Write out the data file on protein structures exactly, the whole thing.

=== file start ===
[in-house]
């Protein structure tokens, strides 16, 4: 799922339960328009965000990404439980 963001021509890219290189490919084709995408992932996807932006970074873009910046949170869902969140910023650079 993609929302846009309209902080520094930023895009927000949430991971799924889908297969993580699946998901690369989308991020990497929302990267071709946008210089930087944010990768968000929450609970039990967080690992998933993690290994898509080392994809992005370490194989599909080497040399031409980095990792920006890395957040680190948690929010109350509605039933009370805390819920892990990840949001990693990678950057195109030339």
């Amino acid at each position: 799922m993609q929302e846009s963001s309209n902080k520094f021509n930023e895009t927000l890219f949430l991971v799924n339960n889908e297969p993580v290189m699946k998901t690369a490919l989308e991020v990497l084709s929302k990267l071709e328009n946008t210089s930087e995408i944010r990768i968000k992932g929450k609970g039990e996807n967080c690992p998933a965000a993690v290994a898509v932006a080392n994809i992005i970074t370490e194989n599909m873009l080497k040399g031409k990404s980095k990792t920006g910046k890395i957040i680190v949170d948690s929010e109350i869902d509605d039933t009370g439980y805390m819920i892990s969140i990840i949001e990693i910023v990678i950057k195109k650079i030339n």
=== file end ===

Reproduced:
[in-house]
């Protein structure tokens, strides 16, 4: 799922339960328009965000990404439980 963001021509890219290189490919084709995408992932996807932006970074873009910046949170869902969140910023650079 993609929302846009309209902080520094930023895009927000949430991971799924889908297969993580699946998901690369989308991020990497929302990267071709946008210089930087944010990768968000929450609970039990967080690992998933993690290994898509080392994809992005370490194989599909080497040399031409980095990792920006890395957040680190948690929010109350509605039933009370805390819920892990990840949001990693990678950057195109030339």
């Amino acid at each position: 799922m993609q929302e846009s963001s309209n902080k520094f021509n930023e895009t927000l890219f949430l991971v799924n339960n889908e297969p993580v290189m699946k998901t690369a490919l989308e991020v990497l084709s929302k990267l071709e328009n946008t210089s930087e995408i944010r990768i968000k992932g929450k609970g039990e996807n967080c690992p998933a965000a993690v290994a898509v932006a080392n994809i992005i970074t370490e194989n599909m873009l080497k040399g031409k990404s980095k990792t920006g910046k890395i957040i680190v949170d948690s929010e109350i869902d509605d039933t009370g439980y805390m819920i892990s969140i990840i949001e990693i910023v990678i950057k195109k650079i030339n």